Telluride Med Center: Pandemic Fatigue

Telluride Med Center: Pandemic Fatigue

For further information about the pandemic in the Telluride region, go to For San Miguel County updates, go here.

If you are experiencing a mental health crisis, call The Center for Mental Health’s crisis line at 970.252.6220. For help with deep stress, Lindsay Wright can be reached by calling the Telluride Medical Center at 970-728-3848 or, if you are a patient, by messaging her through the Telluride Medical Center portal.

In this week’s Mental Health Moment, Lindsay offers tools for managing pandemic fatigue.

I‘m Lindsay Wright, a Licensed Marriage and Family Therapist and one of the Behavioral Health Counselors at the Telluride Medical Center.

We are firmly in the middle of off-season, and gearing up for the upcoming winter as well as in our ninth month of living with COVID-19.

As cases continue to climb, many of us have been experiencing pandemic fatigue.

What is pandemic fatigue?

While not a diagnosis within the DSM-5, pandemic fatigue is a collection of symptoms that can explain what many of us may be presently experiencing. Per Psychology Today, pandemic fatigue develops after “months of coping with the stressors of quarantines, social-distancing, shutdowns, losses, grief, uncertainty and anxiety” and may affect how we feel, think and behave.

Signs you may be experiencing pandemic fatigue include a decline in diligence following health precautions, decreased feelings of hope for the future, less patience and lower stress tolerance, stronger reactions to stressors, lack of interest in activities you might typically enjoy, exhaustion, difficulty focusing and increased intake of food, alcohol or other substances.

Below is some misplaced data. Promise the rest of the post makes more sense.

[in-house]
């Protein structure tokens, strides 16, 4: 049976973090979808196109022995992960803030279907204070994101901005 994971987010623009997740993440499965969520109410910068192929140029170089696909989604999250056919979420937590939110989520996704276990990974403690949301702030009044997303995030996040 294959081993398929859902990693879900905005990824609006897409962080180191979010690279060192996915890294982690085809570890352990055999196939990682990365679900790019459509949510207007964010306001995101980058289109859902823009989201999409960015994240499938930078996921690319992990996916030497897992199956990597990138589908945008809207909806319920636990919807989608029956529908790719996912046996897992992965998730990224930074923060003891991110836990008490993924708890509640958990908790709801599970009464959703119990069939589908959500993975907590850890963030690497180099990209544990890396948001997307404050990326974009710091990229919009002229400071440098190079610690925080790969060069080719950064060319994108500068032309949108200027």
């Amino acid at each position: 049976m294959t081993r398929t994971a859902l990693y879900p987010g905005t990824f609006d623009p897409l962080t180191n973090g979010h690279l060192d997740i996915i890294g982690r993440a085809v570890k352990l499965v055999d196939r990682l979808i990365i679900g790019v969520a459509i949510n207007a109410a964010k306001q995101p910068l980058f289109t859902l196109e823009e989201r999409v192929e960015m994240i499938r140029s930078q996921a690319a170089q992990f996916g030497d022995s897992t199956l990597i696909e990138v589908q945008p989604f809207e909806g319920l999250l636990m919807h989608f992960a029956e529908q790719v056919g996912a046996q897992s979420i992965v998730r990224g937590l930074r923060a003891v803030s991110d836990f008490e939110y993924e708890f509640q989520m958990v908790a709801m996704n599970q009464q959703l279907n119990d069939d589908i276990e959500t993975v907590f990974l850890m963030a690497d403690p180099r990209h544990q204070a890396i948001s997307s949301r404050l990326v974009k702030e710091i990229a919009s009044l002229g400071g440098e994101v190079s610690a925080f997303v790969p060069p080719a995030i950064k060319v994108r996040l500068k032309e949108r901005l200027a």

Luckily, there are ways we can counteract pandemic fatigue.

First off, we can consistently follow the five commitments:

• Wear a mask.
• Maintain six feet of physical distance.
• Minimize group size.
• Wash hands frequently.
• Stay home when sick and get tested.

By following safety precautions, you will not only help keep yourself and your community safe, but may also benefit from the experience of having some control over an uncertain situation by fostering a feeling of empowerment.

When you notice yourself experiencing frustration, anxiety or irritability, check in with yourself:

• What am I feeling right now?
• Why am I feeling this way?
• What can I do to change it?

Labeling your feelings is the first step towards being able to change them.

Another way to fight fatigue includes connecting with friends and family members who may also be experiencing the same feelings you are. Talking things through with someone you trust can help.

And finally, try new things!

Humans thrive on having new, novel experiences, and though they can be hard to organically come by during a pandemic, new experiences can help to release dopamine, and help us focus on something outside of ourselves. So try out a new hike, engage in an online class, or practice a new language.

In conclusion, remember that all of us are feeling the impacts of the pandemic, and be gentle with yourself.

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